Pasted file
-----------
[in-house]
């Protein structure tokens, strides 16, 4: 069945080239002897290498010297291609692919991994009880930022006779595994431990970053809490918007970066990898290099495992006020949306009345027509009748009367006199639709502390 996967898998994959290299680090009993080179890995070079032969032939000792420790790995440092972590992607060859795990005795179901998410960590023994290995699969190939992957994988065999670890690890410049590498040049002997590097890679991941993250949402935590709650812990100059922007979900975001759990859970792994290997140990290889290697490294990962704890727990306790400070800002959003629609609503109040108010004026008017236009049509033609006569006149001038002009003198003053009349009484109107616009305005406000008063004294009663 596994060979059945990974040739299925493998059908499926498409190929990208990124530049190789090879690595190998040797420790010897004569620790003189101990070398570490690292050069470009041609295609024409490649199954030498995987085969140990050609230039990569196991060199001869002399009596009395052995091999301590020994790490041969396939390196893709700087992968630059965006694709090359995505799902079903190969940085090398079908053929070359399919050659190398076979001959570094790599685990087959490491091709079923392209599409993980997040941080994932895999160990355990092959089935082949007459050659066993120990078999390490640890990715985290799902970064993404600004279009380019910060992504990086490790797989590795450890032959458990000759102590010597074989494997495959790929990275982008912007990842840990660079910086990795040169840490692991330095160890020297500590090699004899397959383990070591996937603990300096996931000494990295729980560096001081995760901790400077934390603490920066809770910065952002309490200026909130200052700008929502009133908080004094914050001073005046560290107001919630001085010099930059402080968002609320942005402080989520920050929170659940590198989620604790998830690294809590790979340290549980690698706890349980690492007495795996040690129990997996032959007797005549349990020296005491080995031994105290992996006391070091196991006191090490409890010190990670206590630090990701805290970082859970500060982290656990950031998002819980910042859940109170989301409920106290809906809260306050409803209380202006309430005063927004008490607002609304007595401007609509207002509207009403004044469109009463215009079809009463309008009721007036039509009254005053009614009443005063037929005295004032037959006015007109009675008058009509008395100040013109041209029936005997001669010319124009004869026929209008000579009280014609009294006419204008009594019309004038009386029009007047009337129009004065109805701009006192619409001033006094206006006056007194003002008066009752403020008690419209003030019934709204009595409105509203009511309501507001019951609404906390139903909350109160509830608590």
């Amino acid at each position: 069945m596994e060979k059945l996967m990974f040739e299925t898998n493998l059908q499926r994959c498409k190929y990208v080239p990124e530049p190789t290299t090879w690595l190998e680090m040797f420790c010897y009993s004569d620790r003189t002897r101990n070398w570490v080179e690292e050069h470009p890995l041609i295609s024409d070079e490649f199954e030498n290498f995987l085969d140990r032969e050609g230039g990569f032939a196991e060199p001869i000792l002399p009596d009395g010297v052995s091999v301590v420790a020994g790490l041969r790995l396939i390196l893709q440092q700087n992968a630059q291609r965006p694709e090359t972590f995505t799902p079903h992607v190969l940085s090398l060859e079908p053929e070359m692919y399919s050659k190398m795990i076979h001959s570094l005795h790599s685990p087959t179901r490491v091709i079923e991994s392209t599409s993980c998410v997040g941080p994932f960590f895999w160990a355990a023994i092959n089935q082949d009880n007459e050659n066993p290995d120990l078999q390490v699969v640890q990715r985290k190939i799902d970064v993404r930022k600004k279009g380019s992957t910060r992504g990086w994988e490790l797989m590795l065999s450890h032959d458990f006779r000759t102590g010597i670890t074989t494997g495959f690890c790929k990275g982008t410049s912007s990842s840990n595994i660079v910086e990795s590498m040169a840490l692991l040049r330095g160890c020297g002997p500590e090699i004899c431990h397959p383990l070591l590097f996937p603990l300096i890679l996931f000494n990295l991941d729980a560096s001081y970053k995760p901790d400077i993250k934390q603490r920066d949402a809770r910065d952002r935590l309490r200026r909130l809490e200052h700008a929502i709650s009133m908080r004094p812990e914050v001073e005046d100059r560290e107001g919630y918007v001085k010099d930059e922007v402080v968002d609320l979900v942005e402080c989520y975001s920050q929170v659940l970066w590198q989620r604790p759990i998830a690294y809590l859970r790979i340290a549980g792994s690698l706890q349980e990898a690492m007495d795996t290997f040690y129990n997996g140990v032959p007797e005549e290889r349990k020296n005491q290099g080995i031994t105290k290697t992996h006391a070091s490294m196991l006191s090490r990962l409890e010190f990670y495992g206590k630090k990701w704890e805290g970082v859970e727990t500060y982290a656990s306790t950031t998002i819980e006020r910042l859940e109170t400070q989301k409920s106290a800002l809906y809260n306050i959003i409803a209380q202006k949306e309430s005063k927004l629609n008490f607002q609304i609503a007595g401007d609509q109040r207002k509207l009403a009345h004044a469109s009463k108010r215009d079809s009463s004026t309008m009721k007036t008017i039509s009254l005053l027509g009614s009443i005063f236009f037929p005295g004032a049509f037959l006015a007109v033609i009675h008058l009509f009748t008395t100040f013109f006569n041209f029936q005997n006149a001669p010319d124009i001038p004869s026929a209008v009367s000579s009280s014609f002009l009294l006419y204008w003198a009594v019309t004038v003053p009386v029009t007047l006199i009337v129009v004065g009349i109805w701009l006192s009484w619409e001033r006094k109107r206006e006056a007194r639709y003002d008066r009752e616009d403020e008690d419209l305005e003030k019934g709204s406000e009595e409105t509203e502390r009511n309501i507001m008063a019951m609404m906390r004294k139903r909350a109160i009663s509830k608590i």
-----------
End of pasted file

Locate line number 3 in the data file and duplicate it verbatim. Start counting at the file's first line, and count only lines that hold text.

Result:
């Amino acid at each position: 069945m596994e060979k059945l996967m990974f040739e299925t898998n493998l059908q499926r994959c498409k190929y990208v080239p990124e530049p190789t290299t090879w690595l190998e680090m040797f420790c010897y009993s004569d620790r003189t002897r101990n070398w570490v080179e690292e050069h470009p890995l041609i295609s024409d070079e490649f199954e030498n290498f995987l085969d140990r032969e050609g230039g990569f032939a196991e060199p001869i000792l002399p009596d009395g010297v052995s091999v301590v420790a020994g790490l041969r790995l396939i390196l893709q440092q700087n992968a630059q291609r965006p694709e090359t972590f995505t799902p079903h992607v190969l940085s090398l060859e079908p053929e070359m692919y399919s050659k190398m795990i076979h001959s570094l005795h790599s685990p087959t179901r490491v091709i079923e991994s392209t599409s993980c998410v997040g941080p994932f960590f895999w160990a355990a023994i092959n089935q082949d009880n007459e050659n066993p290995d120990l078999q390490v699969v640890q990715r985290k190939i799902d970064v993404r930022k600004k279009g380019s992957t910060r992504g990086w994988e490790l797989m590795l065999s450890h032959d458990f006779r000759t102590g010597i670890t074989t494997g495959f690890c790929k990275g982008t410049s912007s990842s840990n595994i660079v910086e990795s590498m040169a840490l692991l040049r330095g160890c020297g002997p500590e090699i004899c431990h397959p383990l070591l590097f996937p603990l300096i890679l996931f000494n990295l991941d729980a560096s001081y970053k995760p901790d400077i993250k934390q603490r920066d949402a809770r910065d952002r935590l309490r200026r909130l809490e200052h700008a929502i709650s009133m908080r004094p812990e914050v001073e005046d100059r560290e107001g919630y918007v001085k010099d930059e922007v402080v968002d609320l979900v942005e402080c989520y975001s920050q929170v659940l970066w590198q989620r604790p759990i998830a690294y809590l859970r790979i340290a549980g792994s690698l706890q349980e990898a690492m007495d795996t290997f040690y129990n997996g140990v032959p007797e005549e290889r349990k020296n005491q290099g080995i031994t105290k290697t992996h006391a070091s490294m196991l006191s090490r990962l409890e010190f990670y495992g206590k630090k990701w704890e805290g970082v859970e727990t500060y982290a656990s306790t950031t998002i819980e006020r910042l859940e109170t400070q989301k409920s106290a800002l809906y809260n306050i959003i409803a209380q202006k949306e309430s005063k927004l629609n008490f607002q609304i609503a007595g401007d609509q109040r207002k509207l009403a009345h004044a469109s009463k108010r215009d079809s009463s004026t309008m009721k007036t008017i039509s009254l005053l027509g009614s009443i005063f236009f037929p005295g004032a049509f037959l006015a007109v033609i009675h008058l009509f009748t008395t100040f013109f006569n041209f029936q005997n006149a001669p010319d124009i001038p004869s026929a209008v009367s000579s009280s014609f002009l009294l006419y204008w003198a009594v019309t004038v003053p009386v029009t007047l006199i009337v129009v004065g009349i109805w701009l006192s009484w619409e001033r006094k109107r206006e006056a007194r639709y003002d008066r009752e616009d403020e008690d419209l305005e003030k019934g709204s406000e009595e409105t509203e502390r009511n309501i507001m008063a019951m609404m906390r004294k139903r909350a109160i009663s509830k608590i």